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Re: wait inside subshell waits for sibling

From: Emanuele Torre
Subject: Re: wait inside subshell waits for sibling
Date: Mon, 24 Oct 2022 16:16:21 +0200

On 24/10/2022, Robert Elz <kre@munnari.oz.au> wrote:
>   | The problem that was described is caused by that
>   | optimisation (not the version that is applied to simple commands that
>   | run external program, but to subshell compound command as mentioned).
> I understand that.
>   | In case you did not understand, the issue is not that "wait inside
>   | subshell waits for sibling", because the process that runs `cat' IS NOT
>   | a sibling of the process that runs `wait', it is a CHILD.
> I understand that, but you are missing the point.   This is where the
> "see below" that appeared earlier applies.   You're thinking of how it
> all exists at the unix process level.   And you're probably right (I don't
> know bash internals at all) that at that level the process substitution is
> a child of the shell environment that is running wait.

It does not make any sense that you keep insisting that this is about
bash internals, or low level system call (especially `wait', `fork',
etc), and I keep having to repeat that this is only caused by


being sematically equivalent, *in bash*, to

    (exec REDIRS; CMDS)
    # N.B. this is actually exactly the same change in behaviour applied
    #      to simple commands that run external programs, but with
    #      subshell compound commands it makes sense to say that it is
    #      equivalent to (exec REDIRS; CMDS) since subshell compound
    #      commands themselves only expand redirections, and not regular
    #      words, and temporary environment assignment words.

which is totally intended.

>   | > That is an entirely different issue, and is working as is supposed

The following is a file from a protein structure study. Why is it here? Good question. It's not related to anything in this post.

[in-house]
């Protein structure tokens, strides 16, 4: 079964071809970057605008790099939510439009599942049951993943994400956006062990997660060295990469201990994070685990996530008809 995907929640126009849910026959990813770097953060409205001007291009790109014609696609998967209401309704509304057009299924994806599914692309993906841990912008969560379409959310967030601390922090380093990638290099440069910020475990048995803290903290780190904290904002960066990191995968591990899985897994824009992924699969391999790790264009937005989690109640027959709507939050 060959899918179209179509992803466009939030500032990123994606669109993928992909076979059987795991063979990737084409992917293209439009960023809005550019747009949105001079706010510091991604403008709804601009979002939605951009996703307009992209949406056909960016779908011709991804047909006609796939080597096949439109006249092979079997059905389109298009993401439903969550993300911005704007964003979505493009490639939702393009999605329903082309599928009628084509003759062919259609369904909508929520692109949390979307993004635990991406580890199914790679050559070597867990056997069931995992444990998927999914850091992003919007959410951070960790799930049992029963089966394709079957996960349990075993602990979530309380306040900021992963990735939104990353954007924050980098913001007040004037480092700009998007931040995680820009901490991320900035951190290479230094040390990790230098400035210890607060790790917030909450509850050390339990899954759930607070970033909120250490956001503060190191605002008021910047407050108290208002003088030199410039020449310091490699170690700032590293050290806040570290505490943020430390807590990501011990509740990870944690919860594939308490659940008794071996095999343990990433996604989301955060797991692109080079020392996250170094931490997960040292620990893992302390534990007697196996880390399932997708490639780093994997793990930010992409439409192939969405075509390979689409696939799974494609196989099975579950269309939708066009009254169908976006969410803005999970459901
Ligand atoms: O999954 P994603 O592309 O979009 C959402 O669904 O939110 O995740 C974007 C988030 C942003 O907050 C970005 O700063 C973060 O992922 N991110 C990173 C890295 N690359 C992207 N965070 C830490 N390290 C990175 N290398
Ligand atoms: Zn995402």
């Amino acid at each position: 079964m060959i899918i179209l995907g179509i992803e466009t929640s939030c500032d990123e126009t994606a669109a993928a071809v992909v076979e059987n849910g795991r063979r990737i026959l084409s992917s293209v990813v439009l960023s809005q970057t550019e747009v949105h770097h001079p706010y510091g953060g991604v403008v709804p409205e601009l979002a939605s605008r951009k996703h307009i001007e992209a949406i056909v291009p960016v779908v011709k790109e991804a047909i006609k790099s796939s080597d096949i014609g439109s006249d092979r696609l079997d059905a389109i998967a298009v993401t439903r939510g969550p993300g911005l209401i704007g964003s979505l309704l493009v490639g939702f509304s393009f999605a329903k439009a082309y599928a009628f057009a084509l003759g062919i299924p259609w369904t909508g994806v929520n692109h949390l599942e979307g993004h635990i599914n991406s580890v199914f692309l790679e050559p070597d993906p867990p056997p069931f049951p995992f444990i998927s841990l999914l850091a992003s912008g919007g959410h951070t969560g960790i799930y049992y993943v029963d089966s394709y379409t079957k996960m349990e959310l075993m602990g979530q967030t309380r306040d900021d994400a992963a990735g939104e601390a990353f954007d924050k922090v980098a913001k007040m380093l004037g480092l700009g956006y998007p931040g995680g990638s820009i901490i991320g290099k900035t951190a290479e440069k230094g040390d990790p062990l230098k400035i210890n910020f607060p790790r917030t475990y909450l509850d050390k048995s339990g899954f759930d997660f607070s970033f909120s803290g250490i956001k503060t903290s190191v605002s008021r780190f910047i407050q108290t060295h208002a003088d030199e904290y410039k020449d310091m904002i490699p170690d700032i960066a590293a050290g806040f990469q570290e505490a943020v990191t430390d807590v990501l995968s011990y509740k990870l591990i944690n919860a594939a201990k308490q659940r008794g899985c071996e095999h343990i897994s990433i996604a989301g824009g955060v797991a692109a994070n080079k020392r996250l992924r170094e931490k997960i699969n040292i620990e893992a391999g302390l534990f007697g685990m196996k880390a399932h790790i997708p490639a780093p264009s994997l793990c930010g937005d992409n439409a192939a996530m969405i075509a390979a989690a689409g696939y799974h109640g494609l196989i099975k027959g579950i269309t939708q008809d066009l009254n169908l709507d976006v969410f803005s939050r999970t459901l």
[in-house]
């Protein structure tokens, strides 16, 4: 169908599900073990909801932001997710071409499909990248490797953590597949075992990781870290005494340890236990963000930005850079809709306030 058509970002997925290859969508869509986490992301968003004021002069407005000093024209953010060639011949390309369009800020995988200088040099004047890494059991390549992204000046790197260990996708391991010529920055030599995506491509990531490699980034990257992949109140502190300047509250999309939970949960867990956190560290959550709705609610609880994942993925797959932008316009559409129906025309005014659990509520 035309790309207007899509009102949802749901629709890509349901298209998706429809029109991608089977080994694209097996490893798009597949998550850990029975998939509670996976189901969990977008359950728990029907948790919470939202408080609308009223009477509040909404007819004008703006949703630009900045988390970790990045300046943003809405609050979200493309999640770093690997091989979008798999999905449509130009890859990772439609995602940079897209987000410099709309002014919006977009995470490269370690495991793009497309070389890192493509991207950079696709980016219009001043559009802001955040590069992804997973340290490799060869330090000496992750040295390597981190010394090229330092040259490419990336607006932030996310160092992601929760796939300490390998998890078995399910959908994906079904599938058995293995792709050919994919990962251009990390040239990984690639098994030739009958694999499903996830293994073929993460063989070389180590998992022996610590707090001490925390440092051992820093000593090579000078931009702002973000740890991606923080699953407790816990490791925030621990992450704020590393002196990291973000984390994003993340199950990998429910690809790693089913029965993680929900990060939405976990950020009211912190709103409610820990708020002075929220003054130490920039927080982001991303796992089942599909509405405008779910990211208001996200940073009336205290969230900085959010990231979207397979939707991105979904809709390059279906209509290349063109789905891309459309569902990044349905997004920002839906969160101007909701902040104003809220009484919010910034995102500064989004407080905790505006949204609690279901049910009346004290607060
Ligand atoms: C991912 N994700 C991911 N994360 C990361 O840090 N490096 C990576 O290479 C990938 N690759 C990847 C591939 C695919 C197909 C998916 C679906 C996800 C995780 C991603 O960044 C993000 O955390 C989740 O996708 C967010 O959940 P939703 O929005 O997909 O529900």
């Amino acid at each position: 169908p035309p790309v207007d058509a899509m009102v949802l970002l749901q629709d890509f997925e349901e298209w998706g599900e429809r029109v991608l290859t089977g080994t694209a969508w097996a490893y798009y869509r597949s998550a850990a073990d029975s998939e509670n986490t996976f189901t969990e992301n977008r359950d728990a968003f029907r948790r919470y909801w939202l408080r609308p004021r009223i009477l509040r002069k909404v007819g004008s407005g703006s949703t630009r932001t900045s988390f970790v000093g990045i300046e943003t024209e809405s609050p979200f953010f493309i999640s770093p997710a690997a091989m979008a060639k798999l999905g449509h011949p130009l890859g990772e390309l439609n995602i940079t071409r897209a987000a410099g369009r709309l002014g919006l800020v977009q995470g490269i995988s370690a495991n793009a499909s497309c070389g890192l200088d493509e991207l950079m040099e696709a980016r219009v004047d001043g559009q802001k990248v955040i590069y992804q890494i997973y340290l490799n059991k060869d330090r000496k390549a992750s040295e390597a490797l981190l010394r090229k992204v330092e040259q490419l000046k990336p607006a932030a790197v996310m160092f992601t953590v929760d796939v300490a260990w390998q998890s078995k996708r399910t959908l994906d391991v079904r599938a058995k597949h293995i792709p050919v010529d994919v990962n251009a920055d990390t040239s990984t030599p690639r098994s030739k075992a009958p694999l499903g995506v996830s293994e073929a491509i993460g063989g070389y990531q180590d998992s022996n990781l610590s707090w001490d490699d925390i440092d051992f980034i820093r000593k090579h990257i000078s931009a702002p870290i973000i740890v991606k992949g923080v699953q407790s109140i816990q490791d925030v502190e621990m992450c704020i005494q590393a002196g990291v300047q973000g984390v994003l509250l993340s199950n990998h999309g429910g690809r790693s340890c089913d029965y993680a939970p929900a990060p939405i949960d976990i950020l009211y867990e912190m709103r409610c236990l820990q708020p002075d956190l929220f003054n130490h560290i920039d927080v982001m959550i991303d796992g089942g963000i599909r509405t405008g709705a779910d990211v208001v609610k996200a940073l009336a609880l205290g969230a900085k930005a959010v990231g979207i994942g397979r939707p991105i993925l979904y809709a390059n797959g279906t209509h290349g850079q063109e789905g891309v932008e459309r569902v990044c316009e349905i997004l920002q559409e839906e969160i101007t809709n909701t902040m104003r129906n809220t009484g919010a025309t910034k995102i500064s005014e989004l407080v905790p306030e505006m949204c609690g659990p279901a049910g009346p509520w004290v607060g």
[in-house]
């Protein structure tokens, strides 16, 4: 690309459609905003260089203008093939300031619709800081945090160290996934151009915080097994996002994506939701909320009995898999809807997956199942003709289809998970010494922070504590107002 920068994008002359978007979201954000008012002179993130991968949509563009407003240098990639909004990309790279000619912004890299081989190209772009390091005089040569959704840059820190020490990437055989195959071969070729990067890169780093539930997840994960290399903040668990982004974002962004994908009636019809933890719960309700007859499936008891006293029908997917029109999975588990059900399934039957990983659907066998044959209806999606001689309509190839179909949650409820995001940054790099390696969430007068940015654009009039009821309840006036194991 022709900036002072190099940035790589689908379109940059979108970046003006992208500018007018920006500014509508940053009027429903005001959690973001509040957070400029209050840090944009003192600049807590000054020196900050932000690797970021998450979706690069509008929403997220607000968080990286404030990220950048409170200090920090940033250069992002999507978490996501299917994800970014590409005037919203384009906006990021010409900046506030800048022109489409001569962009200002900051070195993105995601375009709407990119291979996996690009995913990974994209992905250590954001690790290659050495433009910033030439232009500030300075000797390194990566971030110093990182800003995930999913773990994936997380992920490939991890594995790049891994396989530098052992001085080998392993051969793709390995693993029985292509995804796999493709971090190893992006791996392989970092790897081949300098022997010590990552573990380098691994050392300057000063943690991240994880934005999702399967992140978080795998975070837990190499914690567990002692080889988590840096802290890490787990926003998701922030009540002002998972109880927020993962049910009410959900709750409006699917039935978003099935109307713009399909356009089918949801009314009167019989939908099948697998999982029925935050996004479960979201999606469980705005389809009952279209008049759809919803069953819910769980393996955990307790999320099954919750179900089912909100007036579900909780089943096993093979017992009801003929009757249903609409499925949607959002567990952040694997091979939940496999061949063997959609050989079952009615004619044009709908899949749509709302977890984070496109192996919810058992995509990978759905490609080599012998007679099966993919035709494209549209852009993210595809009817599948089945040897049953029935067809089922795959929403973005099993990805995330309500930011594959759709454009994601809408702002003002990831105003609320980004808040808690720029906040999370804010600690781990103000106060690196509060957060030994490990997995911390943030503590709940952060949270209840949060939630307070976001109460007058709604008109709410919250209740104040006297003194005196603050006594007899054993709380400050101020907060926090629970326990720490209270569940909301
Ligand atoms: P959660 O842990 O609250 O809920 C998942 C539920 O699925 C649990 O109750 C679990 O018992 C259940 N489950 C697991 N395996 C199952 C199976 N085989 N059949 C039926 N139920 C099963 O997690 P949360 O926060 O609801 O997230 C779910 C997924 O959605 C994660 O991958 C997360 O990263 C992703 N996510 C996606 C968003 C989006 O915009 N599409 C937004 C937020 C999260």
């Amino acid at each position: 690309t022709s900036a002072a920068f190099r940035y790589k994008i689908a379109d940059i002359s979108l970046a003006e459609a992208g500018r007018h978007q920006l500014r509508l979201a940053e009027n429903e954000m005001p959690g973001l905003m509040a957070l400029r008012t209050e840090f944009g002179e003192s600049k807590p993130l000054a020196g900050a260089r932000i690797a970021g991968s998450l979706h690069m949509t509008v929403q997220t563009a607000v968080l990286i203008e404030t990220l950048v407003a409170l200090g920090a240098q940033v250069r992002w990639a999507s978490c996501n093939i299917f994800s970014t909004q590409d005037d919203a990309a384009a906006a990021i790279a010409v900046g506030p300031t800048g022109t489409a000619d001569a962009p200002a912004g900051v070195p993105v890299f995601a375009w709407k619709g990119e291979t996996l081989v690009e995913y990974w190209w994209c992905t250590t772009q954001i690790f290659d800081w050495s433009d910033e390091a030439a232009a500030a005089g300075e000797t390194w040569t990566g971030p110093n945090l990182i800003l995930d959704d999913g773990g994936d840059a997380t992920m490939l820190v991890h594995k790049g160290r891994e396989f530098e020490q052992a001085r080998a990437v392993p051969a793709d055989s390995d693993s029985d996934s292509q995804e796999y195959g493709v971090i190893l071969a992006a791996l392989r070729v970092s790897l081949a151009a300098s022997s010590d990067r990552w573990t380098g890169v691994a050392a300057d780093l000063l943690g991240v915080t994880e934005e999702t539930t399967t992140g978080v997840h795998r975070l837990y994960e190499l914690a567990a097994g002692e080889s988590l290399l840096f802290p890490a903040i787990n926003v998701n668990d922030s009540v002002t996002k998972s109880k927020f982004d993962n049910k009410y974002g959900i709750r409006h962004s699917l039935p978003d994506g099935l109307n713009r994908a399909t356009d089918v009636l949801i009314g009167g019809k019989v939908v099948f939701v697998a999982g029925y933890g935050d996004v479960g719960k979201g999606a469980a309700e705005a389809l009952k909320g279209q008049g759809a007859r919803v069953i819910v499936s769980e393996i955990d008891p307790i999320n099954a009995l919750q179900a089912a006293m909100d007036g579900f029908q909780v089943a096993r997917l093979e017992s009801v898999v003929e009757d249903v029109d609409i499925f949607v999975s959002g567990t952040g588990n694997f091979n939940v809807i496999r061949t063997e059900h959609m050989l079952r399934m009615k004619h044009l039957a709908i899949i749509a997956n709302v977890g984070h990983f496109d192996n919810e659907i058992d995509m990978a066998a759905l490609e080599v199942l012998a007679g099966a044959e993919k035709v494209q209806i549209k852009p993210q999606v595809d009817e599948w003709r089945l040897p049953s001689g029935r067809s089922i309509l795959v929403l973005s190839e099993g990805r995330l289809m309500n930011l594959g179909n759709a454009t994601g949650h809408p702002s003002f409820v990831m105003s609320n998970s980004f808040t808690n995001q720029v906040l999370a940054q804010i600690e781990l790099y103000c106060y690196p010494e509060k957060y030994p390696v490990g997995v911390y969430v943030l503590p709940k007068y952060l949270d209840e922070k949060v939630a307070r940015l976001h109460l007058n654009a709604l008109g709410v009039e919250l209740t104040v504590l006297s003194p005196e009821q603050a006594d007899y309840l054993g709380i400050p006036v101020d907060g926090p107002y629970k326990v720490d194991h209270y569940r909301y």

>   | > to work.   That it isn't what some people might expect is irrelevant.
>   |
>   | What do you mean?
> The ineffectiveness of var modifications in redirects is a direct
> result of how they work in general, they've always been (when a
> fork is required) evaluated in the subshell (though it is only barely
> that, just a forked process between the fork and the exec).

That is a modification of how the code works.

> But that's not the way we (or the shell) should be looking at this.  At
> shell script level, the command substitution is not a child of the
> subshell,
> and a wait command in the subshell environment should only see processes
> that were created inside that environment, at the shell script level.
> Any optimisation should be exactly that - retain the precise effects of
> the original code, but run faster (or smaller, or whatever).

I don't get why you accept that:

  'externalcmd' 'a' 'b' > "$(( ++i ))"

is not equivalent to:

  { 'externalcmd' 'a' 'b' ;} > "$(( ++i ))"

but can't accept that, *in bash*, this exact same change in behaviour
to subshell compound commands which.

This behaviour probably originated in ksh (irrelevant note: and was
probably implemented because applying redirection after fork() is easier
and safer, than having to dup() the original file descriptors, applying
the redirections, and finally having to restore the original file
descriptors with dup2() and close(), and the final behaviour is
equivalent "in most cases"), and bash copied it.

But note that that behaviour is even implemented by every sh; for
example, dash doesn't have it, and always runs redirections in the main
shell and then reverts them.

In bash, this same behaviour is also applied, to subshell compound
commands. Which makes sense (if you think that the behaviour for simple
commands that run external programs makes sense, which I don't